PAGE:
Wednesday, October 15, 2008
Tadesky/Four Optic Visionaries, New York Times Review, October 10, 2008
319 Bedford Avenue, Williamsburg, Brooklyn
Through Oct. 19
FOUR OPTIC VISIONARIES
D. Wigmore Fine Art
730 Fifth Avenue, Manhattan
Through Nov. 15
The eye-opening mini-retrospective at Sideshow is Tadasky’s first New York solo since 1969. What makes that stretch between shows especially remarkable is that he started out with such a bang. In 1964, three years after Tadasky came to the United States from Japan, the Museum of Modern Art purchased two of his circular Op Art paintings, and he was included in MoMA’s famous 1965 exhibition of perceptual abstraction “The Responsive Eye” with Frank Stella, Larry Poons, Bridget Riley and others.
Tadasky, who was born in 1935 and whose full name is Tadasuke Kuwayama, has not lacked for attention lately as Op Art has been resurrected by contemporary-art curators as an object of serious interest. He was included in “Extreme Abstraction” at the Albright Knox Art Gallery in 2005 and “Optic Nerve: Perceptual Art of the 1960s” at the Columbus Museum of Art in 2007.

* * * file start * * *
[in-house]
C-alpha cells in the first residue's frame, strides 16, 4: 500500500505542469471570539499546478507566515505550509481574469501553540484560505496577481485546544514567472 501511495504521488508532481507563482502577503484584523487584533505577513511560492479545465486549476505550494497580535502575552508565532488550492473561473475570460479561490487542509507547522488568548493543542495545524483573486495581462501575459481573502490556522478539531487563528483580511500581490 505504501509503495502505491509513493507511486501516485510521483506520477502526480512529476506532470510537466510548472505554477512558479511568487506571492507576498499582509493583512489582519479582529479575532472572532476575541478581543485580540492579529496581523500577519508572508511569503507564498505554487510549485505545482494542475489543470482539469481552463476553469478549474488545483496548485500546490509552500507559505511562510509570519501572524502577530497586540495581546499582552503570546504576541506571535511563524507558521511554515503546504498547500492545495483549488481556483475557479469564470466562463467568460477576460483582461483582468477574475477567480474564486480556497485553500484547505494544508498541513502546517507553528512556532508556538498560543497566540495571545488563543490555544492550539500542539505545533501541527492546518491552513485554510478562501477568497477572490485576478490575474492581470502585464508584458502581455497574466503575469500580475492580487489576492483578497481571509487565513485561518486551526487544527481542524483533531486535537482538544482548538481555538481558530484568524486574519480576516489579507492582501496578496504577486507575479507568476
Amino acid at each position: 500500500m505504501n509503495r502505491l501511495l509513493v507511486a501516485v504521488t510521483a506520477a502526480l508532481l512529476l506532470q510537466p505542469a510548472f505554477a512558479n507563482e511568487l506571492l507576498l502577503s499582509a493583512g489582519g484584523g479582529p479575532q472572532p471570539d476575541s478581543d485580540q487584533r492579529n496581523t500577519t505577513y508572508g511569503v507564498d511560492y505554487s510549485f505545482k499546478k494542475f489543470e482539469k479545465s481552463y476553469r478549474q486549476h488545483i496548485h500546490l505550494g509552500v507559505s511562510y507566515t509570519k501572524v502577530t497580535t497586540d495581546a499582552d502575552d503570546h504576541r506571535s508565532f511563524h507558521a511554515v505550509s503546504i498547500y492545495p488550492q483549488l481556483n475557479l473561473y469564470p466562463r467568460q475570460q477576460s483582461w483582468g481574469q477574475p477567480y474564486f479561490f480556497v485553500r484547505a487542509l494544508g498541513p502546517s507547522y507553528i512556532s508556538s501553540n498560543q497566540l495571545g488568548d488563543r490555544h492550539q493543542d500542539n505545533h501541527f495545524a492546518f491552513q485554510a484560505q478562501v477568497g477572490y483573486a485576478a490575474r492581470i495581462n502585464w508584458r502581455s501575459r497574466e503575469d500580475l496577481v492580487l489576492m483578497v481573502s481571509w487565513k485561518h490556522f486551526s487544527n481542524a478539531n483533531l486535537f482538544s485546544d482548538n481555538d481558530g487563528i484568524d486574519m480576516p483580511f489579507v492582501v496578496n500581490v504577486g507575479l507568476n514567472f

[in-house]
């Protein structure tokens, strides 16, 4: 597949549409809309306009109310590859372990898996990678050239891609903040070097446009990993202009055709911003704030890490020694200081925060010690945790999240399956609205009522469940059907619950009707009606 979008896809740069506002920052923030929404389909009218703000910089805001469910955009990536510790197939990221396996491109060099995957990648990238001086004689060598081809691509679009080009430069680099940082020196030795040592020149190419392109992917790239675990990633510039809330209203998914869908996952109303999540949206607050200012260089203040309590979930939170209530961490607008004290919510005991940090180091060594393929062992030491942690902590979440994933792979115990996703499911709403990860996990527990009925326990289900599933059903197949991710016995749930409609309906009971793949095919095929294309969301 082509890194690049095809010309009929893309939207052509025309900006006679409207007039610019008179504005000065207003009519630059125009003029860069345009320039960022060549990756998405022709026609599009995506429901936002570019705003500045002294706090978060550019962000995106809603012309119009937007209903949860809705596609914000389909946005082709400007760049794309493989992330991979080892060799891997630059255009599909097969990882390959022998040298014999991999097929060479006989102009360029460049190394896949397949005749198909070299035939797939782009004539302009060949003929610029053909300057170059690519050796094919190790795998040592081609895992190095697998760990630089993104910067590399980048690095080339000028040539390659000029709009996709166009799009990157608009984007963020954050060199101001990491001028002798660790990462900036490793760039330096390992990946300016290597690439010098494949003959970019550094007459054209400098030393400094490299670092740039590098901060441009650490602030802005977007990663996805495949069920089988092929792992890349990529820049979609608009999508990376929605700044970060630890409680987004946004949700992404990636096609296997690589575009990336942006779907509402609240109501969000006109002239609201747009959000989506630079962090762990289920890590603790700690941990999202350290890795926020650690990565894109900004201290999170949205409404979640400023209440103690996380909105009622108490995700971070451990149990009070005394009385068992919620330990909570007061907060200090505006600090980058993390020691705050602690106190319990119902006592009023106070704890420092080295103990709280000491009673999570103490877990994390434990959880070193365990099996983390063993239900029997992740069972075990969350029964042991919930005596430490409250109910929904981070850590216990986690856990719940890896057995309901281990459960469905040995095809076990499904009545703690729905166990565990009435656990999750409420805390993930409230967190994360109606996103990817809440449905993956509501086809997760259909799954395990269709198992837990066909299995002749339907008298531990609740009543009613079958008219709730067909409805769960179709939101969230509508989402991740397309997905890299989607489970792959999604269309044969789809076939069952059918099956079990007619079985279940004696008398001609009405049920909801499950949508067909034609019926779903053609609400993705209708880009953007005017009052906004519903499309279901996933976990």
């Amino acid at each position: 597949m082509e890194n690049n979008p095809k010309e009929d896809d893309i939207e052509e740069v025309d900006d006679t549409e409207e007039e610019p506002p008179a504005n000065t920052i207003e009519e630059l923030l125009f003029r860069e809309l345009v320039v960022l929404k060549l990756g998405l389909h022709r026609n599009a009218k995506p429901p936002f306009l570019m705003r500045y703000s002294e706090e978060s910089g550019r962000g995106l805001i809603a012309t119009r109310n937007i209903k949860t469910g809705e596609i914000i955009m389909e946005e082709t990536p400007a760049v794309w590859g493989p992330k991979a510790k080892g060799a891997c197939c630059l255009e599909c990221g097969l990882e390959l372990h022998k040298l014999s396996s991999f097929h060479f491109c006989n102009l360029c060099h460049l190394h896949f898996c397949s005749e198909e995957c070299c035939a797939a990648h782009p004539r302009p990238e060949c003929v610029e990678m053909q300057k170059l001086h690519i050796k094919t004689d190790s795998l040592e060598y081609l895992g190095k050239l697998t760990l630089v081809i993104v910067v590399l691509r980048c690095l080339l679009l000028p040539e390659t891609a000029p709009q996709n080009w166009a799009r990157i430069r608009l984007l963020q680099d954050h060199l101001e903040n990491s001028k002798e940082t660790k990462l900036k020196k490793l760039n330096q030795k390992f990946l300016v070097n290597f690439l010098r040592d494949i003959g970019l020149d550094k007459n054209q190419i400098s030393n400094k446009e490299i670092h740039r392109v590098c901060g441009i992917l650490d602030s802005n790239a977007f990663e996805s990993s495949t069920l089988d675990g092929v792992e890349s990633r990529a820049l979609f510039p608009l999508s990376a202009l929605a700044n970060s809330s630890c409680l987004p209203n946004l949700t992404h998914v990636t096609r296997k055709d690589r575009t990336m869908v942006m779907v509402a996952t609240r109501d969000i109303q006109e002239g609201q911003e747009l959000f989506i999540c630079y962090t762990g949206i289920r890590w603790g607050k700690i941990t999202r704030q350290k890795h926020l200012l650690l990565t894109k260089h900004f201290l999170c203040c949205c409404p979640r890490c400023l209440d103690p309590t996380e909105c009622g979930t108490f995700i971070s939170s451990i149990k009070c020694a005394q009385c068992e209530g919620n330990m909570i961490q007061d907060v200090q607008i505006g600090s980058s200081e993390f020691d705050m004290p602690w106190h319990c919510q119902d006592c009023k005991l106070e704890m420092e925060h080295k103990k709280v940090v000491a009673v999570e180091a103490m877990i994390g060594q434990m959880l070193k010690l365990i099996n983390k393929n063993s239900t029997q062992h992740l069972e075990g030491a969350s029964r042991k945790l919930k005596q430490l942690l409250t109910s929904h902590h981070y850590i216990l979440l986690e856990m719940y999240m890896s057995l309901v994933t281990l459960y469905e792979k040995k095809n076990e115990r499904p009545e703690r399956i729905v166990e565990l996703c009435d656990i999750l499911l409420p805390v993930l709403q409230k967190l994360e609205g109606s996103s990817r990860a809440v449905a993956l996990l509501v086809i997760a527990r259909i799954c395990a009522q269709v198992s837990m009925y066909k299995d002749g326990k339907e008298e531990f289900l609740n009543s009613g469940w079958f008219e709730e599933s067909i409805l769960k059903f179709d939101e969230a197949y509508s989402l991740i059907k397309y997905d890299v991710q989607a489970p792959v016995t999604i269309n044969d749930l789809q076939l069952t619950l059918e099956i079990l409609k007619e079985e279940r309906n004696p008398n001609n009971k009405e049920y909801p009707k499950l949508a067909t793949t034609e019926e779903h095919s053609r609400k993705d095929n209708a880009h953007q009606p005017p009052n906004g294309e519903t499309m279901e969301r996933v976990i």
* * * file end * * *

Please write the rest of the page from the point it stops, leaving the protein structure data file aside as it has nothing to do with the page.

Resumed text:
Tadasky’s paintings from the 1960s look terrific. There are eight at Sideshow, and D. Wigmore’s group show has nine more, along with works from the ’60s by three other artists who were in “The Responsive Eye”: Richard Anuszkiewicz, Sue Fuller and Mon Levinson.
Using Japanese brushes and a simple rotating device, Tadasky created targetlike compositions of concentric rings on square canvases. Varying colors and the width of the rings, he produced uncanny, fluctuating effects of light, color and three-dimensionality. The paintings are hypnotic, and they have a Pop Art-like graphic punch.
Tadasky has continued to produce circular compositions in recent years, but he has veered away from Op Art. Paintings from 2008 at Sideshow are spacy and mystical, but they don’t compete with his captivating works from the ’60s. KEN JOHNSON
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